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More and more, auctioneers are being told not to use the word, “auction” in their advertising. We explored this in depth here: https://mikebrandlyauctioneer.wordpress.com/2016/01/29/the-word-auction-in-auction-marketing/


Why would someone — anyone — suggest the word “auction” is … inappropriate, counterproductive and/or detrimental in auction marketing?

What do people think when they see the word “auction?” Does this word in marketing or sales-format discourage bidders/buyers from participating?

There are lots of studies out there about auctions, and many focus on eBay and their (seller’s) transition from auction-style listings in the early 2000’s to now mostly “Buy It Now” listings.

It seems the overall trend these studies cite include that buyers (consumers) favor convenience over a possible discount. In other words, a fixed price offers convenience (I can literally “buy-it-now”) versus the seduction an auction offers of, “I can maybe get a deal …”

In early 2015, we wrote about Ashley considering her options to buy a necklace for her mother: https://mikebrandlyauctioneer.wordpress.com/2015/01/19/should-she-buy-at-auction/ She buys that necklace at a jewelry store rather than at a live or online auction.

I would agree that eBay auctions were a form of entertainment in the early 2000’s and that today, consumers have lots of ways to find entertainment outside of buying “stuff.” Too, the speed in which things can be purchased otherwise largely outpaces the auction-style sales format.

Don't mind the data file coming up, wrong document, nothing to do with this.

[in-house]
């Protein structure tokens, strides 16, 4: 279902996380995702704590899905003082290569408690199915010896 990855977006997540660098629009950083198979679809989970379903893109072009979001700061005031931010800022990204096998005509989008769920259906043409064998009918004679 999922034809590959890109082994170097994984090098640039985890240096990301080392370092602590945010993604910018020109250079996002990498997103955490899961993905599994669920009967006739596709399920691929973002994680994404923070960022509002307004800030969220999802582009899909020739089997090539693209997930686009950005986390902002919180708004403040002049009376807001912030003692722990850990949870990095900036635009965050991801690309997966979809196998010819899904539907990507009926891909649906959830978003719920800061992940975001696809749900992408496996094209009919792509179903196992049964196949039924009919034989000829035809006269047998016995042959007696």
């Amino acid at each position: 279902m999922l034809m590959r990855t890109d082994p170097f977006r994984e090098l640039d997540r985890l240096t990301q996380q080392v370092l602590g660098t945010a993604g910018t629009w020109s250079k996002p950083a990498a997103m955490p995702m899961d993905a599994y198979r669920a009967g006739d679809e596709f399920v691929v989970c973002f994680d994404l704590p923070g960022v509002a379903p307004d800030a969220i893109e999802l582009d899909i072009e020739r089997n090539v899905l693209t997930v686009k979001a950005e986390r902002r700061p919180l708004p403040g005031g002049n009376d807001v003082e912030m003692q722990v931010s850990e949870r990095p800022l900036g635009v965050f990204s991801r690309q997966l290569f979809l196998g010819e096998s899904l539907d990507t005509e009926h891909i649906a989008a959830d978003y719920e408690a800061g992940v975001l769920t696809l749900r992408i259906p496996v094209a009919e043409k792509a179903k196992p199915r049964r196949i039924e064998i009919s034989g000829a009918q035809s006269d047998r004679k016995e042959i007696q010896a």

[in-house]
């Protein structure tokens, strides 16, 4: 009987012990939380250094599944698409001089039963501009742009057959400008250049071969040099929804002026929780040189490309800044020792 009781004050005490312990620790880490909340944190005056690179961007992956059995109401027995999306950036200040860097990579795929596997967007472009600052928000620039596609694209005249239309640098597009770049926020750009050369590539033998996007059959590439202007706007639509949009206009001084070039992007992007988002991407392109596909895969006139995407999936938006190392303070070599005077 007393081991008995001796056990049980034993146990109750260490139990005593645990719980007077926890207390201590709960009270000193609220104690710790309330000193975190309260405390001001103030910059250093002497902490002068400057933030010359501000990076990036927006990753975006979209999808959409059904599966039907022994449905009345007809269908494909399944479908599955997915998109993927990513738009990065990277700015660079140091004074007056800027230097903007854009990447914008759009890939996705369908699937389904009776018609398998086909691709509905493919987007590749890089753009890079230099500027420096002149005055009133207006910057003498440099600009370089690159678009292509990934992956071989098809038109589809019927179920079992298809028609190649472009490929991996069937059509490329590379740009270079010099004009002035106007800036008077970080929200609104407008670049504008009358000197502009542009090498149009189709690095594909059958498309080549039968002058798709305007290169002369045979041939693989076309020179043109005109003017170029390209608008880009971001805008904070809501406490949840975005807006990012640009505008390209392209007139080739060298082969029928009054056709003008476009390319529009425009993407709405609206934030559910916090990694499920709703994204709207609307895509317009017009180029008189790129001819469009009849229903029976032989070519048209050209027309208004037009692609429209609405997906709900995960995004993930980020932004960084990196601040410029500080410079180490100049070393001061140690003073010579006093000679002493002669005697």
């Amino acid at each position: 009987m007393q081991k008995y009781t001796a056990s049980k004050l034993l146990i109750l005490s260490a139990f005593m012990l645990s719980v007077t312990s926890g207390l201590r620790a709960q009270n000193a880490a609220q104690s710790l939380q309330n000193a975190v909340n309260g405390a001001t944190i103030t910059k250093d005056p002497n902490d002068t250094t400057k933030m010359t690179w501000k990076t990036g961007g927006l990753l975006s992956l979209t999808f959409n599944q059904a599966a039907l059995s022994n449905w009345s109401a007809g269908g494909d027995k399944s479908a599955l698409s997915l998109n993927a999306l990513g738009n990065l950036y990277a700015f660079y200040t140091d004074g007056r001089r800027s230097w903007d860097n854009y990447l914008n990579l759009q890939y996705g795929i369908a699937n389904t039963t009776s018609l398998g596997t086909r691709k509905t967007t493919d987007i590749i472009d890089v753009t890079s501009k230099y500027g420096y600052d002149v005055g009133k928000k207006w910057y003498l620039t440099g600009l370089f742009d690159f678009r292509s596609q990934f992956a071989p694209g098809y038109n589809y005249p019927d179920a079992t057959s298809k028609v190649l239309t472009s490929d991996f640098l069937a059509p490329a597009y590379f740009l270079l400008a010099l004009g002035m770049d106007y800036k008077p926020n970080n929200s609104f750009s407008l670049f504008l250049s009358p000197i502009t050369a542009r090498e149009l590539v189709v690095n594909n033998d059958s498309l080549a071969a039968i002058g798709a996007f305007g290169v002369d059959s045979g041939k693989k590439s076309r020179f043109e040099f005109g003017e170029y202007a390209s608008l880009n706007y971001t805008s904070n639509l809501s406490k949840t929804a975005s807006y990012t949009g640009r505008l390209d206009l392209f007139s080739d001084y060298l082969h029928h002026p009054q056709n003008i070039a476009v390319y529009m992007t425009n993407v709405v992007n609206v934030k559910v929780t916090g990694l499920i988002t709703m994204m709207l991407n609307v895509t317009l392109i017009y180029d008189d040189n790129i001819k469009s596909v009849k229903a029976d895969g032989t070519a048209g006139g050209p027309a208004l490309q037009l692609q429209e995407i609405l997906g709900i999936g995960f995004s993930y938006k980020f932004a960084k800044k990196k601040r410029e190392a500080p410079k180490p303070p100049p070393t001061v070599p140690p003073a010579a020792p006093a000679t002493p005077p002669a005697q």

So what do people today think when they see the word “auction?”

    • I’m sure the seller wants to sell.
    • Humm … the seller may decide not to sell?
    • I’ll have to bid.
    • Other people will be bidding too?
    • I might get a deal.
    • I might not get a deal?
    • I’d guess it’s fairly easy to bid
    • Hold on … this appears somewhat complicated.
    • I’ll just go over now and take a look at these items …
    • Well I guess I won’t as preview is only 11:00 a.m. – 2:00 p.m. Tuesday.
    • Auctions are fast and this will be a quick process.
    • But I’m busy; I’m not sure all this fits in my schedule.
    • I’m sure there’s a warranty, return policy, delivery …
    • Wait, what’s all this “as-is” “where-is” “no guarantees” “no warranties?”
    • There’s financing and/or payment terms, right?
    • Oh, I have to pay in full right away?
    • I’m hoping I have other options …

But do buyers always have options? 7,000 acres in Wyoming selling at auction … a one-of-a-kind Weller jardiniere … a guitar once owned/played by Bruce Springsteen? Auctions (and the word “auction”) are the perfect solution here: Very limited supply, lots of demand, and competition resulting in the highest possible price; bidders are drawn in on the prospect of a deal which far outweighs all these aforementioned purchase frictions.

This is no different than any time in history: Lots of supply coupled with not much demand moves sellers to fixed-price models where they might find a single buyer to hit (essentially) the buy-it-now button. This isn’t rocket-science; when there is less supply than demand, sellers rule, and when there is more supply than demand, buyers rule. This is the longstanding basis for a “seller’s market” and a “buyer’s market.”